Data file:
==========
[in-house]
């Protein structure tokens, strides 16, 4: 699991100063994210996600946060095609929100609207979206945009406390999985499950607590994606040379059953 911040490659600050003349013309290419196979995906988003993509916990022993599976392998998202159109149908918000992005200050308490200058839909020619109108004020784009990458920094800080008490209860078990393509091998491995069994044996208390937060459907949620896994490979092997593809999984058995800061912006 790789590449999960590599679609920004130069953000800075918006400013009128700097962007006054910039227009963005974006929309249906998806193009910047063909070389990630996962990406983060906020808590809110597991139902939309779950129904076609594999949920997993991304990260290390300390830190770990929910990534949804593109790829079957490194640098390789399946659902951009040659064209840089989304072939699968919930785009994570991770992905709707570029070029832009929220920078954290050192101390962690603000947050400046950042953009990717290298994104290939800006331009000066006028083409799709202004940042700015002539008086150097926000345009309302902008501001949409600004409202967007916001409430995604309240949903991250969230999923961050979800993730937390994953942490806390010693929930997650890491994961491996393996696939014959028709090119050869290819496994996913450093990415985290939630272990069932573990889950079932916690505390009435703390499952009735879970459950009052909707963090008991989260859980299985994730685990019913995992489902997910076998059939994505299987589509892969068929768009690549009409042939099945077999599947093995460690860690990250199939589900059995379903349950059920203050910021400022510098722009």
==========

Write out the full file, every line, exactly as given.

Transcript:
[in-house]
């Protein structure tokens, strides 16, 4: 699991100063994210996600946060095609929100609207979206945009406390999985499950607590994606040379059953 911040490659600050003349013309290419196979995906988003993509916990022993599976392998998202159109149908918000992005200050308490200058839909020619109108004020784009990458920094800080008490209860078990393509091998491995069994044996208390937060459907949620896994490979092997593809999984058995800061912006 790789590449999960590599679609920004130069953000800075918006400013009128700097962007006054910039227009963005974006929309249906998806193009910047063909070389990630996962990406983060906020808590809110597991139902939309779950129904076609594999949920997993991304990260290390300390830190770990929910990534949804593109790829079957490194640098390789399946659902951009040659064209840089989304072939699968919930785009994570991770992905709707570029070029832009929220920078954290050192101390962690603000947050400046950042953009990717290298994104290939800006331009000066006028083409799709202004940042700015002539008086150097926000345009309302902008501001949409600004409202967007916001409430995604309240949903991250969230999923961050979800993730937390994953942490806390010693929930997650890491994961491996393996696939014959028709090119050869290819496994996913450093990415985290939630272990069932573990889950079932916690505390009435703390499952009735879970459950009052909707963090008991989260859980299985994730685990019913995992489902997910076998059939994505299987589509892969068929768009690549009409042939099945077999599947093995460690860690990250199939589900059995379903349950059920203050910021400022510098722009």